We accidentally entered Peru illegally at this border crossing. If you follow the giant road signs that say 'Frontera' they will guide you down a brand new highway past a customs building that is still under construction. Don't follow the signs! Instead, head in to Huaquillas. You will have to pay a municipal $0.25 'toll' to enter the town. Right after the tolls on the opposite side of the road is a small aduana building. If you pull a U-turn to park in front of the aduana, you will then be forced to drive through the toll both a second time and they will insist you pay again. At the aduana, you will need to surrender your Tarjeta Andina that you received when you entered Ecuador, have you passport stamped, and then head through the crazy market that takes over the streets in Huaquillas. One other word of advice: do not pay anyone anything if they are not wearing a uniform. We stopped at something we thought might be the border office and some guy waved semi-official looking tickets at us saying we needed to pay $5 to cross the border. We refused to give him money, and asked a uniformed official nearby if we should pay anything. He said no, never give anyone money if they aren't wearing a uniform, but didn't seem too concerned when we told him that someone was outside his office trying to collect money. I guess that's just the way it works.
--posted by Kristin

The Peruvian immigration and customs aduana offices are located on your right 3km after crossing the international bridge over the Rio Zarumilla from Ecuador. Angle park on your right directly after the small car importation office, there is a 4 sol or USD $1.50 enforced 'parking fee' paid when you leave. To get to the correct immigration window you will need to walk to your right then turn left into the building, after another left the booths will be ahead of you to your right. After immigration stamps your passport you will need a photocopy of the stamped page and also the face page of your passport for the car importation. Head back to the importation office and give the passport copies and a copy of your car title and or registration to the aduana agent. Then fill out 2 parts of the SUNAT (superintendencia nacional de circulacion y salida) form, aduana will stamp and date the back of the form - they keep one part and you keep the other. You then get a pretty big SUNAT sticker to stick on the windshield. There is no charge for importing your car. The car will then be Fumigated by a person wearing a backpack sprayer unit, they just spray around the bottom of the car, this is obligatory and costs 3.10 sol or USD $1.25 then you're on your way.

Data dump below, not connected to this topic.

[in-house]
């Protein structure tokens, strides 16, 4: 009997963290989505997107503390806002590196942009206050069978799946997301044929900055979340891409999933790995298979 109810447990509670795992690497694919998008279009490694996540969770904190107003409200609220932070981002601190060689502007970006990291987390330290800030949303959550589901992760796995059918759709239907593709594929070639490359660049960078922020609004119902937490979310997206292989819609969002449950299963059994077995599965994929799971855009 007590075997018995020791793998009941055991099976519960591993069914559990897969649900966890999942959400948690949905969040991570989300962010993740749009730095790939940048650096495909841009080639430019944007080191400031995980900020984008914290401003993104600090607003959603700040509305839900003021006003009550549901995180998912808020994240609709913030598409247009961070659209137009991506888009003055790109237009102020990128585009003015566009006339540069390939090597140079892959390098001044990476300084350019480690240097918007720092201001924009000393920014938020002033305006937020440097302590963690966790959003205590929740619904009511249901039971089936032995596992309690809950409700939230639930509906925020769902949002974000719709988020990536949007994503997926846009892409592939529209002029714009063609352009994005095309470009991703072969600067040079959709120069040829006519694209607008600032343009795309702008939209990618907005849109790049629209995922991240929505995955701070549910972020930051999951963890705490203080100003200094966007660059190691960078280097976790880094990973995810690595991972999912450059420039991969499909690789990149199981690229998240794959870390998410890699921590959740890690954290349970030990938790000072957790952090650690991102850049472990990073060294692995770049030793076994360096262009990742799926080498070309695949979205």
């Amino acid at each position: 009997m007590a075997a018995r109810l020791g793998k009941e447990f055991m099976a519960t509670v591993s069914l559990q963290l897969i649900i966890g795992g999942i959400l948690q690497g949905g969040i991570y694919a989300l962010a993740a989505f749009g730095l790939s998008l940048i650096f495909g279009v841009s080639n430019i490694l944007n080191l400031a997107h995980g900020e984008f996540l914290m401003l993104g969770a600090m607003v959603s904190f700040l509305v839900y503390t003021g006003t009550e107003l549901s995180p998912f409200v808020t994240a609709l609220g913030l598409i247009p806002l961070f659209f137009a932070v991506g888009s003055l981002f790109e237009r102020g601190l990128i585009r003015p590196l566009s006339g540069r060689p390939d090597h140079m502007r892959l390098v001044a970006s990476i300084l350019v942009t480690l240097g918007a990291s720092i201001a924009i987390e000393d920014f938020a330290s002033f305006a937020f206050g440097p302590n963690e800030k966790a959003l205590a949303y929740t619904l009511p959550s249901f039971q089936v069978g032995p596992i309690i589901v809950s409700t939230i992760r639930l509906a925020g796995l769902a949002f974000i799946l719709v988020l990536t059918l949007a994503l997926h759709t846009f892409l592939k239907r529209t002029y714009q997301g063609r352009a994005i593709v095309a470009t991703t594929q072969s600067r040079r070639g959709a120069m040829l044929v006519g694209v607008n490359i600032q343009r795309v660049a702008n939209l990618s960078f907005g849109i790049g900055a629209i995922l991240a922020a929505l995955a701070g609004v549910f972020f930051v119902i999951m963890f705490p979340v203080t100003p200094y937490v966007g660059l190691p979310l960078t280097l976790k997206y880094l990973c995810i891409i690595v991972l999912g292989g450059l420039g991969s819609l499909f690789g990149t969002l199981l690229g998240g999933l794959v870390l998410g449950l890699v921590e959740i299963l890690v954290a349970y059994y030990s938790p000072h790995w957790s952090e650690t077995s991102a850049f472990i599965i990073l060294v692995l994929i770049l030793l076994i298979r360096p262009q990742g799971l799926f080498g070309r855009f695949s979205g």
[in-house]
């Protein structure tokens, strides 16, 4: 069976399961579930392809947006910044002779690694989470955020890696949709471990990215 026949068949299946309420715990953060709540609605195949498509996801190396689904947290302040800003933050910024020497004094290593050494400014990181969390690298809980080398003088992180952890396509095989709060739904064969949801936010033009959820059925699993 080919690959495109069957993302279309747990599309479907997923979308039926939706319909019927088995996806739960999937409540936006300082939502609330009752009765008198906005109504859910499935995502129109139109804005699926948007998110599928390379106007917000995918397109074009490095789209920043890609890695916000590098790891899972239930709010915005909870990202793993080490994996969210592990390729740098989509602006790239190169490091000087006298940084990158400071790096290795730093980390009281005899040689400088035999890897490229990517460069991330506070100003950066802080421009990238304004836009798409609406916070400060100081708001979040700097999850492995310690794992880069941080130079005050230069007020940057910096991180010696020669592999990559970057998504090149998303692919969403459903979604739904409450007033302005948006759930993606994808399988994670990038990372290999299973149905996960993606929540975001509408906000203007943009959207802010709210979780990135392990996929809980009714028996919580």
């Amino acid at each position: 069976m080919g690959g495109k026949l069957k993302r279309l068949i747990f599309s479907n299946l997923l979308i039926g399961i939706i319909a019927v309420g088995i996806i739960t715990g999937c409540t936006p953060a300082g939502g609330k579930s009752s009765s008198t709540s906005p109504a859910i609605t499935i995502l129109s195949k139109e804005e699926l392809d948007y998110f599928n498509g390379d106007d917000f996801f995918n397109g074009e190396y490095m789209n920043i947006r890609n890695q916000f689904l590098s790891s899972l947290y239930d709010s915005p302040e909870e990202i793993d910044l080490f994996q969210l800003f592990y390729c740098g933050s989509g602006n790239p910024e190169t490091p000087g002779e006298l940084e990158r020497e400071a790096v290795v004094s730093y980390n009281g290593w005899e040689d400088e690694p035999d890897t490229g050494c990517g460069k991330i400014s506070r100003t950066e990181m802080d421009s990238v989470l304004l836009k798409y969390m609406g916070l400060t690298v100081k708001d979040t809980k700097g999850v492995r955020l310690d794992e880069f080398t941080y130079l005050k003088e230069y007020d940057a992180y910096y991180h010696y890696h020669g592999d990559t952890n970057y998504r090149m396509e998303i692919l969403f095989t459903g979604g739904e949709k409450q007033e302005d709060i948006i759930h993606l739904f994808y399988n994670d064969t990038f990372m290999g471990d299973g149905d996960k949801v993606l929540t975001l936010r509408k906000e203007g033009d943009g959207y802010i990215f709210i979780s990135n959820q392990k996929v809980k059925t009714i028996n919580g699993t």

--posted by Kristin

Note: 17 km north of Mancora on the Pan American highway as you're driving south from the Ecuador border there is an aduana where they will check to make sure you have your temporary vehicle import permit.

Exiting Peru


Near Copacabana, October 5, 2012

Very easy exit, buildings were all close together and it wasn't busy when we crossed. You have to go to the police office first and have your tourist card stamped, and then go to immigration to have your passport stamped. Aduana is equally as easy, just turn in your permit. To drive through we had to go to the second police office. We weren't sure why, they just asked us basic questions and wanted to see our insurance. I'm guessing it was to make sure our insurance wasn't expired. But we had no hassles. Into Bolivia in 10 minutes max. Photos on our site.

Date unknown

I lived in Peru for 6 years and drove to Chile and back once during that time (in the fall of 2008). I bought my car in Peru so it had Peruvian registration. At the border crossing between Tacna, Peru and Arica, Chile, we had to take everything out of the car and carry it across, they also didn't give us the paper work needed to bring the car back into Peru. Thankfully we realized that before we left and went back to the window to get it. Other than that, it was a easy crossing both ways, with no fees. I had Peruvian SOAT and didn't need to buy any other insurance to get into Chile. Not sure what would have happened if I would have had an accident!
Vic Hanson